Archive for May, 2008

Mistakes Continue to be Made

Call me crazy, but I’m of the opinion that the best use of scarce, valuable urban land is not to allow suburbanites to speed from one point outside of the city to another outside of the city–not unless they’re willing to pay dearly for the right. As such, I’m rather fond of the notion of […]

Glorious Density

Dana Goldstein writes about biking in Washington: In Washington, D.C., since 2000, the number of cycling commuters has risen by 50 percent to encompass 5 percent of all workers. Indeed, the city is becoming a national leader in decreasing traffic and pollution by encouraging cycling. In mid-May, the city rolled out a bike-sharing program called […]


Q: Is “clean coal” likely to be a cheap and easy solution to global warming? A: No.


I really wanted the Nats to come to Washington, and that may have influenced my thinking on the extent to which the baseball stadium deserved public funding. My position all along was that we shouldn’t roll over for MLB, but that there was a plausible case to be made that money spent on the baseball […]

Because Good News is Rare

Jobs! The Washington-area labor force grew by 28,400 jobs in April on an annual basis, up from a rate of about 22,000 jobs in March, according to data compiled by the U.S. Bureau of Labor Statistics. The April rate of growth is nearly on par with 2007, when the region added 29,000 jobs for the […]

Paper of the Day

The abstract: In the United States, workers in cities offering above-average nominal wages — cities with high productivity, low quality-of-life, or inefficient housing sectors — pay 30 percent more in federal taxes than otherwise identical workers in cities offering below-average wages. According to simulation results, federal taxes lower long-run employment levels in high-wage areas by […]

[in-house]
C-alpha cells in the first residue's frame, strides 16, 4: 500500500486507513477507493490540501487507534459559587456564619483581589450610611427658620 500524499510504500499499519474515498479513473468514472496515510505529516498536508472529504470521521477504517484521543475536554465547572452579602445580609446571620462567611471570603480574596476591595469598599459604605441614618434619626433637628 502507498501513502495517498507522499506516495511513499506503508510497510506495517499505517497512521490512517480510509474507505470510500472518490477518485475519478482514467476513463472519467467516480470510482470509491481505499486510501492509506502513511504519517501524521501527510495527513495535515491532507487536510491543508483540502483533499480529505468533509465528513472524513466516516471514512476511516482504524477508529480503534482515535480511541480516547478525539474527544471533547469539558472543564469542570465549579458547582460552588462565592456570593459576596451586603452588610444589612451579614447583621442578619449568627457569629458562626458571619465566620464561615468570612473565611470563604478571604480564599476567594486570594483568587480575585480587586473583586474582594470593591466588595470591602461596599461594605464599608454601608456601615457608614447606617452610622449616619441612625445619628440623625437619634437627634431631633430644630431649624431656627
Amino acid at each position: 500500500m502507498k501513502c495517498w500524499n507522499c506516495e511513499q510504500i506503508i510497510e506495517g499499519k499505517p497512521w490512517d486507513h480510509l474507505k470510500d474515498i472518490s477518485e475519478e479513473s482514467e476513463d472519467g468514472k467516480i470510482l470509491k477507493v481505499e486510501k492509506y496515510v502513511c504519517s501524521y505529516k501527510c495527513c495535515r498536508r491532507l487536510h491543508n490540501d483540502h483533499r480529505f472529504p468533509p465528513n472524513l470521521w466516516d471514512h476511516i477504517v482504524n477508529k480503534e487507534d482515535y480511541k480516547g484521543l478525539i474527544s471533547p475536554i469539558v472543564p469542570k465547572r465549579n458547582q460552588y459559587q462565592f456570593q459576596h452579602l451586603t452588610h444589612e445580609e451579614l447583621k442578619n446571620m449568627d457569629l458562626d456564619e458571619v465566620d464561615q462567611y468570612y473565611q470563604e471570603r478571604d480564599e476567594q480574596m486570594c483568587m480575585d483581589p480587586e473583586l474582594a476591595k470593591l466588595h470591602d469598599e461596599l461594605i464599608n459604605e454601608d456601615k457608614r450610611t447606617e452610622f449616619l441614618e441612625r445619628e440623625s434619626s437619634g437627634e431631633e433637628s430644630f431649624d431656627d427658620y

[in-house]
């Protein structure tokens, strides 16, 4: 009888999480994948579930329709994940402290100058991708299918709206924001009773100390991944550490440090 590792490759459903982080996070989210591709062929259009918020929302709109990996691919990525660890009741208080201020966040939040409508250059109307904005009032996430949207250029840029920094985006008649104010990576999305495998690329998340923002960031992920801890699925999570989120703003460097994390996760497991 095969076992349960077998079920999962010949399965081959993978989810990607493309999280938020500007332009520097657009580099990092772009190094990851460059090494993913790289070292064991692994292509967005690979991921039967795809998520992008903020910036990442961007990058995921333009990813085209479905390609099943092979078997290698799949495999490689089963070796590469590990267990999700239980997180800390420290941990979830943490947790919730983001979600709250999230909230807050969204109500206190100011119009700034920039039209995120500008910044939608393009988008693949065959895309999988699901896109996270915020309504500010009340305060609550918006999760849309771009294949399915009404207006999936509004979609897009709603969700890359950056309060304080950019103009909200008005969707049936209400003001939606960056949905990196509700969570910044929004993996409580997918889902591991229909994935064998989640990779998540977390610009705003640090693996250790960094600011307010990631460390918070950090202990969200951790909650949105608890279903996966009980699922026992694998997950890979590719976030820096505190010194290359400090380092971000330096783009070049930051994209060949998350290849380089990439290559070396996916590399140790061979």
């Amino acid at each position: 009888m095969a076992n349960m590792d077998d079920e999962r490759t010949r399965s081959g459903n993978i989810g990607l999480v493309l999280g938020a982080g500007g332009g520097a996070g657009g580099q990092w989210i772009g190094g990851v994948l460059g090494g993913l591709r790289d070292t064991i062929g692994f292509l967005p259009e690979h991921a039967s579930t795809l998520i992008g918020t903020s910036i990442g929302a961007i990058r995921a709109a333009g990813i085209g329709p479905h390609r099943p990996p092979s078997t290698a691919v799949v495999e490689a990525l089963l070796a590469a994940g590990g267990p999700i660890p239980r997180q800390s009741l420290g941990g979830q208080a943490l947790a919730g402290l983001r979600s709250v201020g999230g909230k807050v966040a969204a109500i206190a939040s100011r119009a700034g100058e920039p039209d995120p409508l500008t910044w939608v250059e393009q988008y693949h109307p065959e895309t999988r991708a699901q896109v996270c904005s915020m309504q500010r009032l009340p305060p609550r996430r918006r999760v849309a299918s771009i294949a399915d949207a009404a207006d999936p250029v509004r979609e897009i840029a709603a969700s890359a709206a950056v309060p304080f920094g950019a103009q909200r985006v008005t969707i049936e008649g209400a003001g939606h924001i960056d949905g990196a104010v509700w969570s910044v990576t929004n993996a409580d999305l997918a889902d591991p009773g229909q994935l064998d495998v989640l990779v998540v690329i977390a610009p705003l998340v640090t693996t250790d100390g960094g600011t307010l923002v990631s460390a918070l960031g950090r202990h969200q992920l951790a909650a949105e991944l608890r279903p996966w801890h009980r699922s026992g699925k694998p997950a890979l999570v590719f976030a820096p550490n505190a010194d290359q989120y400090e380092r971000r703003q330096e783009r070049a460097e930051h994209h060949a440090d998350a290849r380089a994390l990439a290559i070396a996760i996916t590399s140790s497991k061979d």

Save Your Generation

Over at Megan’s place, Tim Lee titles a post “The Collectivist Candidates,” and highlights a couple of statements chiding both Obama and McCain, but mainly Obama, for asking Americans to consider devoting a part of their time to public service, rather than just seeking to make as much money as possible. In the first statement […]

Reasons to be Annoyed by the IRS

A Freakonomics reader writes to the site: I traveled to Atlanta last week for a conference, and as it’s nearby, I simply drove. So when I got back, I of course filled out my mileage report, and did pretty well: $159. We, like many other companies pay according to the I.R.S. mileage rates: 50.5 cents […]


The Brookings Institution released a report today examining and ranking the per capita carbon footprints of the 100 largest metro areas in the country. Do give it a read. A couple of key points: 1) The way a metro area generates its power is important, as is climate. The western part of the country performs […]

Here Comes Tysons

The great promise of Metro through Tysons has never been the new commuter routes or the transit link to Dulles, but the possibility of a dramatic reversal of years of sprawling, automobile oriented development in one of the nations largest business districts. With the rail proposal seemingly back on track, the move to reinvent Tysons […]